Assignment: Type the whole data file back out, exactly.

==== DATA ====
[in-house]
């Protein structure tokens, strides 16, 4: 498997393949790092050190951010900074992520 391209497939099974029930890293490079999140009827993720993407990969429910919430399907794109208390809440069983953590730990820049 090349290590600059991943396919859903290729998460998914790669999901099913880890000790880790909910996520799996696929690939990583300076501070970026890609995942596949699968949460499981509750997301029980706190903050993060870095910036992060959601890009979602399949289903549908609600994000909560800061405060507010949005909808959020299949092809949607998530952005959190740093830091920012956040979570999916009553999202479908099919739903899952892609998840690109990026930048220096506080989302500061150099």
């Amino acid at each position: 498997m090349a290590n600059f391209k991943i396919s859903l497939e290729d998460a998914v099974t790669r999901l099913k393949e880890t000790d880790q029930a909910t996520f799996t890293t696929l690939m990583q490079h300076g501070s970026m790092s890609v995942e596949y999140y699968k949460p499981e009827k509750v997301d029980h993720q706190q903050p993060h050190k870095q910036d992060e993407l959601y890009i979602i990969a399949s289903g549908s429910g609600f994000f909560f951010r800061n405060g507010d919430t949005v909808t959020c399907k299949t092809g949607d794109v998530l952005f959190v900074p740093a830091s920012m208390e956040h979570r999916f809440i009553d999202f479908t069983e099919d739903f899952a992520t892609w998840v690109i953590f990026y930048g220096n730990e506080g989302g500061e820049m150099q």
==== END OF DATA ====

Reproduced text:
[in-house]
């Protein structure tokens, strides 16, 4: 498997393949790092050190951010900074992520 391209497939099974029930890293490079999140009827993720993407990969429910919430399907794109208390809440069983953590730990820049 090349290590600059991943396919859903290729998460998914790669999901099913880890000790880790909910996520799996696929690939990583300076501070970026890609995942596949699968949460499981509750997301029980706190903050993060870095910036992060959601890009979602399949289903549908609600994000909560800061405060507010949005909808959020299949092809949607998530952005959190740093830091920012956040979570999916009553999202479908099919739903899952892609998840690109990026930048220096506080989302500061150099």
């Amino acid at each position: 498997m090349a290590n600059f391209k991943i396919s859903l497939e290729d998460a998914v099974t790669r999901l099913k393949e880890t000790d880790q029930a909910t996520f799996t890293t696929l690939m990583q490079h300076g501070s970026m790092s890609v995942e596949y999140y699968k949460p499981e009827k509750v997301d029980h993720q706190q903050p993060h050190k870095q910036d992060e993407l959601y890009i979602i990969a399949s289903g549908s429910g609600f994000f909560f951010r800061n405060g507010d919430t949005v909808t959020c399907k299949t092809g949607d794109v998530l952005f959190v900074p740093a830091s920012m208390e956040h979570r999916f809440i009553d999202f479908t069983e099919d739903f899952a992520t892609w998840v690109i953590f990026y930048g220096n730990e506080g989302g500061e820049m150099q």